3. A multi-chip graphics system for augmenting performance of a graphics processor using a partially defective graphics processor, comprising:
a first graphics processing unit (GPU) chip receiving a graphics command string from a central processing unit and generating a graphics output, said first GPU chip including a first set of graphics stages including a first stage for implementing a parallel processing operation on graphics data received by said first stage;
a second graphics processing unit (GPU) chip having a second set of graphics stages identical to said first set of graphics stages except that at least one stage has a defect that results in said second GPU chip not satisfying a performance criteria for performing a full sequence of steps for rendering an image, the second GPU chip including a slave mode control module activated such that said second GPU chip is configured to act as a slave to said first GPU chip, said second GPU chip including a second stage for performing said parallel processing operation; and
an interlink configured to send data and commands from said first stage of said first GPU chip to said second stage of said second GPU chip and to return processed data from said second stage of said second GPU chip to said first stage of said first GPU chip the interlink having a sufficient bandwidth such that said second stage of said second GPU chip acts as an extension of said first stage of said first GPU chip;
wherein said graphics system is configured to process said graphics data in parallel via said first stage and said second stage with said second stage operating as an extension of said first stage with said second GPU chip extending the capability of only a subset of stages in said first GPU chip;
wherein the first GPU chip commands the second GPU chip via the interlink and only the first GPU chip receives the command string from the central processing unit.
4. The multi-chip graphics system of claim 3, wherein said first GPU chip and said second GPU chip are fabricated from the same design.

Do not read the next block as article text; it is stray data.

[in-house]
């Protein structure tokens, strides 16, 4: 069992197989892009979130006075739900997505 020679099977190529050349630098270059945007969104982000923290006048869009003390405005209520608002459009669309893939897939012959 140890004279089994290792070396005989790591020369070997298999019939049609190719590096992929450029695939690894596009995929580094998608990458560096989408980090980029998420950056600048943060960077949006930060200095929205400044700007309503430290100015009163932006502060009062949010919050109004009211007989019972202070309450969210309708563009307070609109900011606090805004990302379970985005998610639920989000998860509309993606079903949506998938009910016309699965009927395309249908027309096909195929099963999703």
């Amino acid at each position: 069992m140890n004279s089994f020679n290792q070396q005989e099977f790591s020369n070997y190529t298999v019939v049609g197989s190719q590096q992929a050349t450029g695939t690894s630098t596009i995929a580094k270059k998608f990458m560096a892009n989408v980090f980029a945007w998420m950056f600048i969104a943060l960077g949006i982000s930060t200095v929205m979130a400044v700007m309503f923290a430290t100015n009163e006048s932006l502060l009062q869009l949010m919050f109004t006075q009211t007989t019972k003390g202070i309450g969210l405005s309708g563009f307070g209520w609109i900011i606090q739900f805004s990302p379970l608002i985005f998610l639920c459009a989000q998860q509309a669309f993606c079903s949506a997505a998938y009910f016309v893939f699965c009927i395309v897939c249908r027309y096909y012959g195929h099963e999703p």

5. The multi-chip graphics system of claim 4, wherein said first stage is a first shader stage having parallel shader pipelines and said second stage is a second shader stage having parallel shader pipelines.
6. The multi-chip graphics system of claim 3, wherein said first GPU chip and said second GPU chip are packaged parallel and in close proximity to each other with said interlink comprising a plurality of conductive leads for communicating signals between said first GPU chip and said second GPU chip.
7. The multi-chip graphics system of claim 6, wherein said first GPU chip and said second GPU chip are mounted to opposed sides of a coreless substrate.
8. The multi-chip graphics system of claim 6, wherein said first GPU chip and said second GPU chip are mounted to each other using three-dimensional packaging techniques.
9. The multi-chip graphics system of claim 3, wherein the CPU is coupled only to said first GPU chip such that the graphics commands are received only by the first GPU chip and a graphics memory is coupled to only said first GPU chip and said system is configured to utilize said graphics memory as a unified memory for both said first GPU chip and said second GPU chip.
10. A graphics processing unit (GPU) chip, comprising:
a command module;
a set of graphics stages including a stage for performing a processing operation capable of being performed in parallel;
a slave mode control module operative to configure the GPU chip to act as a slave CPU chip for a selected subset of graphics stages in the event that at least one other stage has a defect that results in said GPU chip not satisfying a performance criteria for performing a full sequence of steps for rendering an image;